Issue Number: 92
Can a painting really say something new every day? Edmund Fawcett enjoys an experimental new book that examines what happens the longer you look
Of great seventeenth-century painters, Nicolas Poussin is one who most encourages what you could call art-historical looking: the kind where, when staring at one picture, you think continually of others. If paintings were dinner dates, Poussins would say, ‘Quit looking around. Pay attention to me!’
Poussin, particularly, is a victim of the wandering eye because he is so difficult to take in at a glance. His later works are characteristically grave, thoughtful and complex. Even lyrical early ones tend to come with their own enigmas and scholarly presumptions.
Was Poussin, who was born in Normandy but worked in Rome, typically French or Italian? A sceptical Stoic or crypto-Jesuit believer? A peintre-philosophe or misunderstood sensualist? What lies behind his poise and calm? Were his strange, novel themes his own, or did he paint what erudite patrons asked him for?
To get anywhere with questions like this, it is no good focusing on one work. You have to take Poussin en bloc and do some Poussinological reading, even at risk of collateral damage to yourself in seemingly endless academic wars.
Art-historical looking is, of course, necessary and valuable. Your detour through written sources and other paintings will usually lead you back to what is before your eyes. First, though, it cannot but pull you away.
T.J. Clark, a British art historian teaching at the University of California, Berkeley, decided on a different approach. Poussin is seldom easy looking, it is true. But turning to books or other works of his are not the only ways to meet the difficulty.
For Poussin is an artist who repays long, steady looking. If other viewers and your legs allow, you can stand for an hour or more in front of one of his grand compositions and find that it continues to reveal and revitalise itself as you look. Clark knew this, but pressed the idea further. If a glance will not reveal a Poussin, why settle for an hour or two? Why not try several months?
Early in 2000, a six-month research fellowship at the Getty Institute in Santa Monica, California, gave Clark the chance to answer his own question. The adjoining Getty Museum was showing Poussin’s Landscape with a Calm (1650–1), which it had recently bought, and Landscape with a Man Killed by a Snake (1648), on loan from the National Gallery in London. From January to April, he went to look at one or the other, day after day. Poussin was a favourite of his. He recorded the experience in a diary, now published in an original and outstanding book.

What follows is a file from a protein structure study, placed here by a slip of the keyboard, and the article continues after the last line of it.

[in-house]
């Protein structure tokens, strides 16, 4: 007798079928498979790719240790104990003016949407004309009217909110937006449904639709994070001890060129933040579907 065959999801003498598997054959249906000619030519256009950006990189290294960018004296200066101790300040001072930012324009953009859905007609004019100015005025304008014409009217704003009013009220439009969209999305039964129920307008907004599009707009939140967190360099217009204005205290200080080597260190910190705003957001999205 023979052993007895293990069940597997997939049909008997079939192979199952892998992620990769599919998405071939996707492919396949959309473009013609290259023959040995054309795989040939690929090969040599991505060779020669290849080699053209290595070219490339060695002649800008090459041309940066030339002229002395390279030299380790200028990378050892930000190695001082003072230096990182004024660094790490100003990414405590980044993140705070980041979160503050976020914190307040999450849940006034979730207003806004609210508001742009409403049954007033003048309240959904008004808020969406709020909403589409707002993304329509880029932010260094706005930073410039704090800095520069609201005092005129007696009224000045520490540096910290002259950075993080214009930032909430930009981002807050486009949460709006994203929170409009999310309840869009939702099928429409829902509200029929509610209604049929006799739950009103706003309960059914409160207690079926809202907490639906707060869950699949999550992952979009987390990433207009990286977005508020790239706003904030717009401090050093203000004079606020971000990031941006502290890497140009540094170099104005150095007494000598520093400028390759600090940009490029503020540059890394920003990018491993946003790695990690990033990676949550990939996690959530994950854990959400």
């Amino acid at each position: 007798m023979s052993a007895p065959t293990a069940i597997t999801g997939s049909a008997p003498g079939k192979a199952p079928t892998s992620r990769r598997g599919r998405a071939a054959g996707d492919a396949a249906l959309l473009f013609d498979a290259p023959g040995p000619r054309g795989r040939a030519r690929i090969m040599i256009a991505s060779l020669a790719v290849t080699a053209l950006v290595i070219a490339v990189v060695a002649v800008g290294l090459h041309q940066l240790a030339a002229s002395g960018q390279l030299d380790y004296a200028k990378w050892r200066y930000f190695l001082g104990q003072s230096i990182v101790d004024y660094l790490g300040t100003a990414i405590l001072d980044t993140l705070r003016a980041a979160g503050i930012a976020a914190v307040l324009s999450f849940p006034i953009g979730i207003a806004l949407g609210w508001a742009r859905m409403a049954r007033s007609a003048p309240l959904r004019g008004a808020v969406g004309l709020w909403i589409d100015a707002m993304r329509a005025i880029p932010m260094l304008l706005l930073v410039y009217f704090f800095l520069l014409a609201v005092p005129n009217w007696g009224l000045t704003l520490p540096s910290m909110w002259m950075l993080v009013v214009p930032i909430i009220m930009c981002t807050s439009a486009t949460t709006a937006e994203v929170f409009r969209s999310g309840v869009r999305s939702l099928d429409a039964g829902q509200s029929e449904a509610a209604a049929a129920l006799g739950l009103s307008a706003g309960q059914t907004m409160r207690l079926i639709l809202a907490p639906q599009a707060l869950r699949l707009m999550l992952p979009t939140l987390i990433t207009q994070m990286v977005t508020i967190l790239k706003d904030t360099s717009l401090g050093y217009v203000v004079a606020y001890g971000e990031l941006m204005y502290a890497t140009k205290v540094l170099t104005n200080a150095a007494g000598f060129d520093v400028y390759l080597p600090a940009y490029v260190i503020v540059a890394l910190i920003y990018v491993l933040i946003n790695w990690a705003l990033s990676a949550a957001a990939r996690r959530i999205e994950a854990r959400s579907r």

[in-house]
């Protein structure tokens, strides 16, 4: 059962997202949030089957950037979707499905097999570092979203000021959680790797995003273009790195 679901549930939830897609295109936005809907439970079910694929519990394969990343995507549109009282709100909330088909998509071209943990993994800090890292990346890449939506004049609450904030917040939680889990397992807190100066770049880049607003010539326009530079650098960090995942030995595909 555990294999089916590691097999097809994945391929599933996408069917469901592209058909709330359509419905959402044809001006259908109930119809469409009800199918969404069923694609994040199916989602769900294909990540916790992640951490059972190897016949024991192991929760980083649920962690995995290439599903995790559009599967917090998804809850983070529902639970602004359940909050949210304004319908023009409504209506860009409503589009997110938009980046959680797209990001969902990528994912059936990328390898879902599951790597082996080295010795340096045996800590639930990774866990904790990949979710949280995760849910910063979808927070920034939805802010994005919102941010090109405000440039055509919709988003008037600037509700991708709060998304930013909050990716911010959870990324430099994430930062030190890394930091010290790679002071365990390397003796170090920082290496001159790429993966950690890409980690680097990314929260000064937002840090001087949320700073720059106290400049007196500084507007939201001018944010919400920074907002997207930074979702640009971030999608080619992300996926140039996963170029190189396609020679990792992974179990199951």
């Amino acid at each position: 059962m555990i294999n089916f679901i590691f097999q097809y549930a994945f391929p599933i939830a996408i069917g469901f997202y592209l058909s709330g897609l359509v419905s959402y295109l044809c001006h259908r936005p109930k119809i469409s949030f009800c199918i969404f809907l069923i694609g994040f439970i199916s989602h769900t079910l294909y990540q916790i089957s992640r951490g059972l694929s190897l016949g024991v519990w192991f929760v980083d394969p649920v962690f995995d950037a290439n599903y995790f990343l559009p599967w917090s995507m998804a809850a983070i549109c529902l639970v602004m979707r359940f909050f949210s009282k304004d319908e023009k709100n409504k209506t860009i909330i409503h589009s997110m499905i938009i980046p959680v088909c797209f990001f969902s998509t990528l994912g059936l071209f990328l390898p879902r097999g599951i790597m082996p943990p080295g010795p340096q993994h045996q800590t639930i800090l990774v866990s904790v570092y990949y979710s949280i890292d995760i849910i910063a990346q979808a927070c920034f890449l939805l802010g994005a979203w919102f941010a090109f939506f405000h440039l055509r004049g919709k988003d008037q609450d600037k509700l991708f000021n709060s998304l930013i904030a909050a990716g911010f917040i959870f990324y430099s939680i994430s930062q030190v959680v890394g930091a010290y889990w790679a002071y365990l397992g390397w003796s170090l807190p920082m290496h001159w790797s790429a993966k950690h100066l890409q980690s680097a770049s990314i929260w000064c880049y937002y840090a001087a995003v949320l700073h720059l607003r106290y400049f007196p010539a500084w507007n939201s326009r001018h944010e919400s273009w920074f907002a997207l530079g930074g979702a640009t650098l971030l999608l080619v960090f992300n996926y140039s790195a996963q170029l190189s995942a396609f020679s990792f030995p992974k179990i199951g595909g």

You might think he would not have enough to say. Or that if he had, it would be about himself or his reading. But he has more than enough, and none of it is indulgently subjective or interpretively pat. If you had been beside Clark and talking to him instead of reading his words in a book, you could have seen what he saw and puzzled at what puzzled him.
Without jargon, Clark records what he notices, what questions remain hanging, what stirs his sympathy and imagination. Amid the detail and complexities of Snake, he keeps returning to the running figure, startled by the dead man (the painting used to be called also The Effects of Fear). He muses about what the mirror-like lake in Calm meant for Poussin.
Clark keeps his art-historical knowledge in the background, relying on his eyes and his imagination. A Getty conservator joins him one day to talk about the paintings’ technical state. (Snake, particularly, has suffered.) After Snake goes back to London, Clark reads widely about Poussin but does not much change his mind about what he saw.
It does not give the end away to say he reaches few conclusions. His is an open-ended back-and-forth, almost an imaginary conversation with the painter. Tidy formulas would betray the spirit of his experiment. He writes as someone who finds it urgent to bring out and show off reticent objects of love, rather than as a connoisseur or teacher.
Not that this remarkable book is without lessons. Clark made his name in the 1970s for Neo-Marxist studies of nineteenth-century French art which stressed its political uses. His current views are anarcho-leftist. He raises his voice at one point against the ‘image-flow’ – the unwanted blizzard of short-lived promotional and political imagery in which we live.
The suggestion, presumably, is that patient attention to beloved works in museums is a form of resistance to the ‘society of the spectacle’ — our debased and manipulated visual culture. You do not have to follow Clark’s alignment of politics and aesthetics that far — or indeed pore over your favourites as long as he did — to find The Sight of Death a powerful vindication of close looking on its own terms.
The Sight of Death: An Experiment in Art Writing by T.J. Clark (Yale University Press, £20)